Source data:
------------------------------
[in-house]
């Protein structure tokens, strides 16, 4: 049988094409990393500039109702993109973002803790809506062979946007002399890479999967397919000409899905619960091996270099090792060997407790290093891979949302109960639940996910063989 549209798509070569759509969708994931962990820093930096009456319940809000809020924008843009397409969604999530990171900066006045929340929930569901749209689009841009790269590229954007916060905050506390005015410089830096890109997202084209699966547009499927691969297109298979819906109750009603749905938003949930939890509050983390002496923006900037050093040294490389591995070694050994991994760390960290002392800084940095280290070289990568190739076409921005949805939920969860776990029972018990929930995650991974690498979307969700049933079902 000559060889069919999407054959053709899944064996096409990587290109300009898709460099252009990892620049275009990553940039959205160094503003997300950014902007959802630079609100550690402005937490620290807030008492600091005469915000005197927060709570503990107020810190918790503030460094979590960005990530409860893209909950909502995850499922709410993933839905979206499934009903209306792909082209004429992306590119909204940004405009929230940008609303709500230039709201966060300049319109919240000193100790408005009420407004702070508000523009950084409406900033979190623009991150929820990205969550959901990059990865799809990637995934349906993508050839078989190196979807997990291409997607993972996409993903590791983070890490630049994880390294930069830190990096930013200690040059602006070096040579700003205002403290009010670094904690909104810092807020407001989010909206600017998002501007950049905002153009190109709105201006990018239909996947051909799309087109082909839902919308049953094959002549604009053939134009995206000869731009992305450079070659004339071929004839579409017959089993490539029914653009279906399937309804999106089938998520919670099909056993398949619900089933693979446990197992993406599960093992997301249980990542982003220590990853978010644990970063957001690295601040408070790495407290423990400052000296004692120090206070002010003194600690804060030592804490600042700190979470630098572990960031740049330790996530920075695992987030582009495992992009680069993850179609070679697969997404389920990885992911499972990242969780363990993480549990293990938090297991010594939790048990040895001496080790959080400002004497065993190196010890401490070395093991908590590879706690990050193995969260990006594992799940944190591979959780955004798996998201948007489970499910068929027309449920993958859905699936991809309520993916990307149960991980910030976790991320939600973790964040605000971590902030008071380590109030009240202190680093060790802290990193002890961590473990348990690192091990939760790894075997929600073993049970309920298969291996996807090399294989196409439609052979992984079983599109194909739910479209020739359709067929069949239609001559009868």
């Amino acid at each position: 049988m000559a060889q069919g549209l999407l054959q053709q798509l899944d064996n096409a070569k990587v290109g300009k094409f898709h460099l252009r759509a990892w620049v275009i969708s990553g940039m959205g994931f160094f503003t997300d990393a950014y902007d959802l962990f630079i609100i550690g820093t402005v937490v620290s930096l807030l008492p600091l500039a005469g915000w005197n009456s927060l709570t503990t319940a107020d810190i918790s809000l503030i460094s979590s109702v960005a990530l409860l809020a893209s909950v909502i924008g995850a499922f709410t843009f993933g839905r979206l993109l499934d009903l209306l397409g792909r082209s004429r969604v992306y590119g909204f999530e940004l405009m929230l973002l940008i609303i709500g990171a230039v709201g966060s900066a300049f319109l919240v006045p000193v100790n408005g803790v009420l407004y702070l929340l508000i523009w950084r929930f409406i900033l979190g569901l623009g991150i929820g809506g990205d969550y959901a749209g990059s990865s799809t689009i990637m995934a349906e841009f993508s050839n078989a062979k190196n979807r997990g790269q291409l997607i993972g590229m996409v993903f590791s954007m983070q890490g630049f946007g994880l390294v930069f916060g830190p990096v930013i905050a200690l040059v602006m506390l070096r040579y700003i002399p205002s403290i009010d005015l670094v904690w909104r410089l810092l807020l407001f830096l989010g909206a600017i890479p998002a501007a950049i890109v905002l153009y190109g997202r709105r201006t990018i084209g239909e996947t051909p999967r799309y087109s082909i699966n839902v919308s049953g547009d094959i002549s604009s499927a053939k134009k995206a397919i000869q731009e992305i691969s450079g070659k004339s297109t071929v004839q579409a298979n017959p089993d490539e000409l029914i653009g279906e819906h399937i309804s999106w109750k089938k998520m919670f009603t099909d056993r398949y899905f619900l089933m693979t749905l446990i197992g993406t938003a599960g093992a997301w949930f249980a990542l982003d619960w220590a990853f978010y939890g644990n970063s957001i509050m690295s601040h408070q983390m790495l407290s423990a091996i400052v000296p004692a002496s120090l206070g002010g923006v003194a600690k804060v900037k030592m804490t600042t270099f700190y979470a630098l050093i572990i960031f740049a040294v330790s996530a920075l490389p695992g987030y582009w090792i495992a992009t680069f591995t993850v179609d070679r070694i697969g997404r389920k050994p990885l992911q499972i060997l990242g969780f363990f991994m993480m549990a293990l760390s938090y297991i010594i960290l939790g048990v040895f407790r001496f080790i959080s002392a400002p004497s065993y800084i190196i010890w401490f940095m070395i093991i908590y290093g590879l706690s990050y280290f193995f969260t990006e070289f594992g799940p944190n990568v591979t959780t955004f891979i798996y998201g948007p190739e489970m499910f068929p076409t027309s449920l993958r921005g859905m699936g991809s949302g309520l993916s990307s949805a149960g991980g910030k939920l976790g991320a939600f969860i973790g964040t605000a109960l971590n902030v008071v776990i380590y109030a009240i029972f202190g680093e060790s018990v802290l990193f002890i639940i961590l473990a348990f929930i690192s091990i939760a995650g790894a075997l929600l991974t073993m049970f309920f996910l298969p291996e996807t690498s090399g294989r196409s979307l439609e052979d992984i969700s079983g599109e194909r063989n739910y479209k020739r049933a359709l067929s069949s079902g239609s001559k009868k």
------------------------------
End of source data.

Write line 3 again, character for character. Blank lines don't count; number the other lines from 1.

């Amino acid at each position: 049988m000559a060889q069919g549209l999407l054959q053709q798509l899944d064996n096409a070569k990587v290109g300009k094409f898709h460099l252009r759509a990892w620049v275009i969708s990553g940039m959205g994931f160094f503003t997300d990393a950014y902007d959802l962990f630079i609100i550690g820093t402005v937490v620290s930096l807030l008492p600091l500039a005469g915000w005197n009456s927060l709570t503990t319940a107020d810190i918790s809000l503030i460094s979590s109702v960005a990530l409860l809020a893209s909950v909502i924008g995850a499922f709410t843009f993933g839905r979206l993109l499934d009903l209306l397409g792909r082209s004429r969604v992306y590119g909204f999530e940004l405009m929230l973002l940008i609303i709500g990171a230039v709201g966060s900066a300049f319109l919240v006045p000193v100790n408005g803790v009420l407004y702070l929340l508000i523009w950084r929930f409406i900033l979190g569901l623009g991150i929820g809506g990205d969550y959901a749209g990059s990865s799809t689009i990637m995934a349906e841009f993508s050839n078989a062979k190196n979807r997990g790269q291409l997607i993972g590229m996409v993903f590791s954007m983070q890490g630049f946007g994880l390294v930069f916060g830190p990096v930013i905050a200690l040059v602006m506390l070096r040579y700003i002399p205002s403290i009010d005015l670094v904690w909104r410089l810092l807020l407001f830096l989010g909206a600017i890479p998002a501007a950049i890109v905002l153009y190109g997202r709105r201006t990018i084209g239909e996947t051909p999967r799309y087109s082909i699966n839902v919308s049953g547009d094959i002549s604009s499927a053939k134009k995206a397919i000869q731009e992305i691969s450079g070659k004339s297109t071929v004839q579409a298979n017959p089993d490539e000409l029914i653009g279906e819906h399937i309804s999106w109750k089938k998520m919670f009603t099909d056993r398949y899905f619900l089933m693979t749905l446990i197992g993406t938003a599960g093992a997301w949930f249980a990542l982003d619960w220590a990853f978010y939890g644990n970063s957001i509050m690295s601040h408070q983390m790495l407290s423990a091996i400052v000296p004692a002496s120090l206070g002010g923006v003194a600690k804060v900037k030592m804490t600042t270099f700190y979470a630098l050093i572990i960031f740049a040294v330790s996530a920075l490389p695992g987030y582009w090792i495992a992009t680069f591995t993850v179609d070679r070694i697969g997404r389920k050994p990885l992911q499972i060997l990242g969780f363990f991994m993480m549990a293990l760390s938090y297991i010594i960290l939790g048990v040895f407790r001496f080790i959080s002392a400002p004497s065993y800084i190196i010890w401490f940095m070395i093991i908590y290093g590879l706690s990050y280290f193995f969260t990006e070289f594992g799940p944190n990568v591979t959780t955004f891979i798996y998201g948007p190739e489970m499910f068929p076409t027309s449920l993958r921005g859905m699936g991809s949302g309520l993916s990307s949805a149960g991980g910030k939920l976790g991320a939600f969860i973790g964040t605000a109960l971590n902030v008071v776990i380590y109030a009240i029972f202190g680093e060790s018990v802290l990193f002890i639940i961590l473990a348990f929930i690192s091990i939760a995650g790894a075997l929600l991974t073993m049970f309920f996910l298969p291996e996807t690498s090399g294989r196409s979307l439609e052979d992984i969700s079983g599109e194909r063989n739910y479209k020739r049933a359709l067929s069949s079902g239609s001559k009868k």